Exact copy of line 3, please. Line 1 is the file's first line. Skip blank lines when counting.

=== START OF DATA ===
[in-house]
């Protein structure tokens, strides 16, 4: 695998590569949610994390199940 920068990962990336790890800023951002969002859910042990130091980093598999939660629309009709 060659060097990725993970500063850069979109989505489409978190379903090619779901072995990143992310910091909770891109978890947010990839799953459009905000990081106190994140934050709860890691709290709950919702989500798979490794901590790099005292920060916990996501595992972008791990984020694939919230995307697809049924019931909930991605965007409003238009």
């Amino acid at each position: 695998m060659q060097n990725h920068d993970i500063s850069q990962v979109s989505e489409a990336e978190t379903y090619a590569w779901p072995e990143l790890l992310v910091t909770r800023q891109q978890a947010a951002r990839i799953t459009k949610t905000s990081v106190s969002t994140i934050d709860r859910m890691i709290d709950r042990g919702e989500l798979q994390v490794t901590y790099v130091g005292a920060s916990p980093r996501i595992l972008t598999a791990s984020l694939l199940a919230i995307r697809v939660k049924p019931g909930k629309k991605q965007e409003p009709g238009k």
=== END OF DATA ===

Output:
């Amino acid at each position: 695998m060659q060097n990725h920068d993970i500063s850069q990962v979109s989505e489409a990336e978190t379903y090619a590569w779901p072995e990143l790890l992310v910091t909770r800023q891109q978890a947010a951002r990839i799953t459009k949610t905000s990081v106190s969002t994140i934050d709860r859910m890691i709290d709950r042990g919702e989500l798979q994390v490794t901590y790099v130091g005292a920060s916990p980093r996501i595992l972008t598999a791990s984020l694939l199940a919230i995307r697809v939660k049924p019931g909930k629309k991605q965007e409003p009709g238009k």